April 18, 2017

How to Create a Culture with Liberty & Equality, both.

I grew up believing that “culture” is a lie.

I liked playing in the woods. Climbing trees. Hopping fences. The feel of the wind touching my face as I ran through the fields.

This is where I felt the most free and alive. In many ways, this is still where I find my solace.

The conventions of modern civilization never made much sense to me, nor the traditions, nor the courtesies, nor the ceremonies, nor anything that resembled a kind of rule set or guideline.

I remember arguing vigorously when my mother told me I was holding a fork wrong as we ate at the dinner table.

“Why does it matter?” I recall exclaiming.

“It doesn’t,” my mother told me, “but do it anyway.”

This is a caricature of my relationship to culture. It has always seemed so absurd to me, so absolutely trivial and stupid. Why be so polite? Why put ourselves in a box? Why be so pleasant? Why pussyfoot our way through existence?

There is no reason for it. It made no sense to me, particularly in light of the fact that most cultural conventions are entirely banal, without any real consequence or validity.

I have a deep-seeded hatred for authority and I don’t think this will ever change, but in recent years my attitude has softened.

You see, culture is just a kind of game that we play with each other.

It is a game we play so as to make things orderly on a collective level. It is a set of rules, essentially. A kind of implicit agreement that we make as a group in order to keep things operating relatively smoothly.

For instance, we all agree that it is better not to hurt other people than it is to do so, and that sentiment comes to be nested in the cultural paradigm. From there it becomes law. From law it becomes convention. And so on and so forth, until the initial sentiment comes to be all-pervasive and permeates throughout public discourse.

Another example would be that of monetary exchange. We collectively decide(d) that this is the proper way to do business—through fiscal means rather than through simply the exchanging of resources—and that decision comes to be embedded in the very fabric of our culture. Again, this has a most profound impact on the vast web of civilization. It impacts the ways we think, as well as how we communicate with each other.

Now, I see culture as more of a game than any kind of insidious or malevolent force. This is not to say it doesn’t have malevolent elements to it—there are some dark components of the way in which our society operates.

But, I no longer believe the purpose of culture is to marginalize and malign people. It may well do so, for surely there has never been a culture that didn’t work to marginalize people in some way, but this isn’t the fundamental purpose of culture.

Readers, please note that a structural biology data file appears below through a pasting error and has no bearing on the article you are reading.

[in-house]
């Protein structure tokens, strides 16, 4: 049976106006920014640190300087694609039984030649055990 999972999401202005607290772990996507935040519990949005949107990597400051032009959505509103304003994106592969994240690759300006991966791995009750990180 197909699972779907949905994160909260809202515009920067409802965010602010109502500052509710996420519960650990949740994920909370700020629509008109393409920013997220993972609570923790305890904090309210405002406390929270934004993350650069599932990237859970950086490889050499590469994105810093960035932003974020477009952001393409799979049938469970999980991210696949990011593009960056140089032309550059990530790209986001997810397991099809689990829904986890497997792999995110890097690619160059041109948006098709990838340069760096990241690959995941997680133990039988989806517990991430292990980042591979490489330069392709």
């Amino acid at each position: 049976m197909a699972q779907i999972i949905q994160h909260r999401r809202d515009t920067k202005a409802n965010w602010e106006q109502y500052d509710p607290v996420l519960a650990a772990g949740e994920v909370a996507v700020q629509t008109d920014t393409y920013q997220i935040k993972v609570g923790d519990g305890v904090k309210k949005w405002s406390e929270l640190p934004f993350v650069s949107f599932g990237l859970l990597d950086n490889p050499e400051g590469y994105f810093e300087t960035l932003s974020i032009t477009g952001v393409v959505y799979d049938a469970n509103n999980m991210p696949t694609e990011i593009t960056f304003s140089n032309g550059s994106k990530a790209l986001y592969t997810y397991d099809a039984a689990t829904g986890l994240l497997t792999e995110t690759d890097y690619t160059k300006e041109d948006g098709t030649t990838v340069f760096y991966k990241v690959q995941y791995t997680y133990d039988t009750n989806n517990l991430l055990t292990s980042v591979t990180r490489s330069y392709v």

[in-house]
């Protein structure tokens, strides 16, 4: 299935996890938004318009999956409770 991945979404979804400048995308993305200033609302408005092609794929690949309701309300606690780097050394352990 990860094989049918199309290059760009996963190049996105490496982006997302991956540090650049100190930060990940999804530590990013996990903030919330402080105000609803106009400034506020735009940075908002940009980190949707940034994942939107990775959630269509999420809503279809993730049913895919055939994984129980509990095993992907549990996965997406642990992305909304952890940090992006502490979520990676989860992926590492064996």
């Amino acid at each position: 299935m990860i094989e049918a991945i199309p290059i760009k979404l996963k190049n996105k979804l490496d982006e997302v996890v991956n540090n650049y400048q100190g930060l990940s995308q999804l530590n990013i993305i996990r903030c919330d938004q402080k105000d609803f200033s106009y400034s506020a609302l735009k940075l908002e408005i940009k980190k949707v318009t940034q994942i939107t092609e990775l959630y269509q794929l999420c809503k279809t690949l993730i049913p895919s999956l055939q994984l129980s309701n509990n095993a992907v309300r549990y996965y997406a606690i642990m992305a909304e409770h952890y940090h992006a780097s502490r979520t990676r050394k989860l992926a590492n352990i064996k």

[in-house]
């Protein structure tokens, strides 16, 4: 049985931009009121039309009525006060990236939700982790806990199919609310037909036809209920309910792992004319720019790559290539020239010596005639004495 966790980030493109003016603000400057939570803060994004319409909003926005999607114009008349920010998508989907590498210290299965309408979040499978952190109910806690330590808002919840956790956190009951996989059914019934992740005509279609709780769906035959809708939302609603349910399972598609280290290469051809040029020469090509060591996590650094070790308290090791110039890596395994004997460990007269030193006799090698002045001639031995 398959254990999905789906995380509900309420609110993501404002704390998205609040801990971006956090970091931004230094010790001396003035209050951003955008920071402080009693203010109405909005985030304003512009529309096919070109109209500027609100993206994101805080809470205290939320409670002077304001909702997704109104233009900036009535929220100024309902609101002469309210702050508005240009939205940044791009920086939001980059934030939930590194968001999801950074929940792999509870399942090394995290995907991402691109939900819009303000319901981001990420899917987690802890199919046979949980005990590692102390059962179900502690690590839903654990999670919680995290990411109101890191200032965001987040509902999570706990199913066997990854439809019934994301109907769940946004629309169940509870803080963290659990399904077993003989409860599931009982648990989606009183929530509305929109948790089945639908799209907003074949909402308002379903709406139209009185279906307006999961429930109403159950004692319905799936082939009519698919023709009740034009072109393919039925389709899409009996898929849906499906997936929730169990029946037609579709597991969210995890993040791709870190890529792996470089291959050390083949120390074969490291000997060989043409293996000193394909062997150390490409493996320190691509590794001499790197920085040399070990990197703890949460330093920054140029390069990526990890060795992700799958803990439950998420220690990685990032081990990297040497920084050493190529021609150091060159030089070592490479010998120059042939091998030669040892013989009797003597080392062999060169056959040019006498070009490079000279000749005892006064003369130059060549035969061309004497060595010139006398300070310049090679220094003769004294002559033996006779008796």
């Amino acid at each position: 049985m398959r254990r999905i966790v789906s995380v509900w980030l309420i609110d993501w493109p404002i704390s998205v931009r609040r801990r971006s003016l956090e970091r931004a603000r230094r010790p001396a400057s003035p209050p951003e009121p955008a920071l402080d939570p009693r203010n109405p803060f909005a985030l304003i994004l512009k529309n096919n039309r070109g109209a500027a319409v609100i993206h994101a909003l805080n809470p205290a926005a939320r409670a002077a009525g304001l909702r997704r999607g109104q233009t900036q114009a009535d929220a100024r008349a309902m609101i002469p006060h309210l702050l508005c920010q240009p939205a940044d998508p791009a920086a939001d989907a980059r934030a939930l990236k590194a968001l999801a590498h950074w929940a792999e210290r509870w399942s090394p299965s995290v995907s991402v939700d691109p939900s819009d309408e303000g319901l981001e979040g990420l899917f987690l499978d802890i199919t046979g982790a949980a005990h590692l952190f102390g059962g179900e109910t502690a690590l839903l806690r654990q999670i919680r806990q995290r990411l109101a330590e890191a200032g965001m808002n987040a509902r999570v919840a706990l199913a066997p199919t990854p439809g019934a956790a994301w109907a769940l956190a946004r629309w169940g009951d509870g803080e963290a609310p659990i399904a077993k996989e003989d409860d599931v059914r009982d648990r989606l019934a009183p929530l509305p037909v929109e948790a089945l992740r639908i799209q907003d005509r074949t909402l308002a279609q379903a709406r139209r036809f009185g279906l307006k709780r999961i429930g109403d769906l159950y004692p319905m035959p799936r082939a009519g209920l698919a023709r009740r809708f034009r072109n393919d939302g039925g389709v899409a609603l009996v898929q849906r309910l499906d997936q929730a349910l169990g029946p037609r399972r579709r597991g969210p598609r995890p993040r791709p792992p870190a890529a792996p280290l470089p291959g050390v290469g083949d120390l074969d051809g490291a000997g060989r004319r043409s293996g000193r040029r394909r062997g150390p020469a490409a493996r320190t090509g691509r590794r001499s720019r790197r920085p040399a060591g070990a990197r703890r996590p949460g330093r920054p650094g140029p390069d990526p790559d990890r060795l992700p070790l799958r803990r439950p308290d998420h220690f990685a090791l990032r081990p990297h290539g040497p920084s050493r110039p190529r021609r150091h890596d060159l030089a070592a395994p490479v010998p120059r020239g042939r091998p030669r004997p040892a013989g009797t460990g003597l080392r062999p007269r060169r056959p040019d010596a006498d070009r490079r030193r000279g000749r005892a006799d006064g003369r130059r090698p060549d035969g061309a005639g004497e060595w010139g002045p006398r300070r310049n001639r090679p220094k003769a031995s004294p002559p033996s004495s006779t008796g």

There have been cultures that tried to predicate themselves upon the notion of being without marginalization entirely—those founded in the idea of propping up the oppressed classes and giving way to pure autonomy and communal equilibrium, and the result was the murder of something like 40 million people. So, that didn’t turn out so well.

We must strike a balance between the expression of the individual and the boundaries induced by groupthink. We need some degree of authority in any communal situation, although we have perhaps gone a bit too far in that direction.

So, even though we may at times feel asphyxiated and desensitized by the many mechanisms of culture, it has to exist to some degree.

We must find harmony between the individual and the collective—it encompasses the very structure of our world.

I’ve chosen to keep the rebel inside of me alive. I keep the revolutionary fire burning bright in the depths of my soul, but I also choose to recognize that culture is just a damn game.

We don’t live in a totalitarianism government, although there is no shortage of oppression. This is not Nazi Germany, nor is it Stalin’s Fascist vision. This is a world with many problems to solve and much work to be done, but we cannot provide solutions if we take the game of culture too seriously.

Let’s play the game, and play it well at that, but never allow ourselves to forget that it is just a game. In that, it has no eternal grasp over us. We can still be free individuals. We can still feel the fullness of life.

We need not necessarily attempt to change the rules of the game, but it may be profoundly valuable to live by our own rules. We can be fully ourselves, deeply aligned with our true nature and most authentic propensities, whilst still conforming to some degree to the culture at large.

It’s a constant balancing act.

We are always walking that fine line between embodying our intimate sense of self and capitulating to the dynamics of the collective. The closer to this center we are, the better we feel—at least that’s been the case in my own experience.

This is the Tao in Buddhist philosophy, the line between the Yin and the Yang, the quintessential harmony that underlies and pervades all of existence.

Let’s find that balance, and in doing so perhaps we will uncover some kind of truth about who we are, how we ought to live, and how we ought to treat each other.



Author: Samuel Kronen

Image: Jeanne Menjoulet/ Flickr

Editor: Khara-Jade Warren

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